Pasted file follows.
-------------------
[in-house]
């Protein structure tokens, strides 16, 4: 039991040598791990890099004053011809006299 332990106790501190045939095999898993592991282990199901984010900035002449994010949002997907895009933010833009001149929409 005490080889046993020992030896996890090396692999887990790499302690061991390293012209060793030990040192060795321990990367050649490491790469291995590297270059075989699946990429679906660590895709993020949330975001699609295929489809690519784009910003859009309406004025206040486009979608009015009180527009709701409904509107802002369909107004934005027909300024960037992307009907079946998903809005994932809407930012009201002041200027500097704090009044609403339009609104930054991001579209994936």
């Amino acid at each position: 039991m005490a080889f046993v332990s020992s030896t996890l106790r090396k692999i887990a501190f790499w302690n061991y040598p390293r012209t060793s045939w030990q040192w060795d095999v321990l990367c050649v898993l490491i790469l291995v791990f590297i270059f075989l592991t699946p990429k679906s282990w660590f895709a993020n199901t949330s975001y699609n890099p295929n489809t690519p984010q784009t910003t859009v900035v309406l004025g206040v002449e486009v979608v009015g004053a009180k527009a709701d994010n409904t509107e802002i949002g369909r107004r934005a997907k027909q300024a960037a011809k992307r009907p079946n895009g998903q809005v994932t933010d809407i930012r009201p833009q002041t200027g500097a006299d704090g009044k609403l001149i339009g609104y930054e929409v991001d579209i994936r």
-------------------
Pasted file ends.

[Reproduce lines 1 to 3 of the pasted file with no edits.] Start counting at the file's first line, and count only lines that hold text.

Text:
[in-house]
């Protein structure tokens, strides 16, 4: 039991040598791990890099004053011809006299 332990106790501190045939095999898993592991282990199901984010900035002449994010949002997907895009933010833009001149929409 005490080889046993020992030896996890090396692999887990790499302690061991390293012209060793030990040192060795321990990367050649490491790469291995590297270059075989699946990429679906660590895709993020949330975001699609295929489809690519784009910003859009309406004025206040486009979608009015009180527009709701409904509107802002369909107004934005027909300024960037992307009907079946998903809005994932809407930012009201002041200027500097704090009044609403339009609104930054991001579209994936």
């Amino acid at each position: 039991m005490a080889f046993v332990s020992s030896t996890l106790r090396k692999i887990a501190f790499w302690n061991y040598p390293r012209t060793s045939w030990q040192w060795d095999v321990l990367c050649v898993l490491i790469l291995v791990f590297i270059f075989l592991t699946p990429k679906s282990w660590f895709a993020n199901t949330s975001y699609n890099p295929n489809t690519p984010q784009t910003t859009v900035v309406l004025g206040v002449e486009v979608v009015g004053a009180k527009a709701d994010n409904t509107e802002i949002g369909r107004r934005a997907k027909q300024a960037a011809k992307r009907p079946n895009g998903q809005v994932t933010d809407i930012r009201p833009q002041t200027g500097a006299d704090g009044k609403l001149i339009g609104y930054e929409v991001d579209i994936r």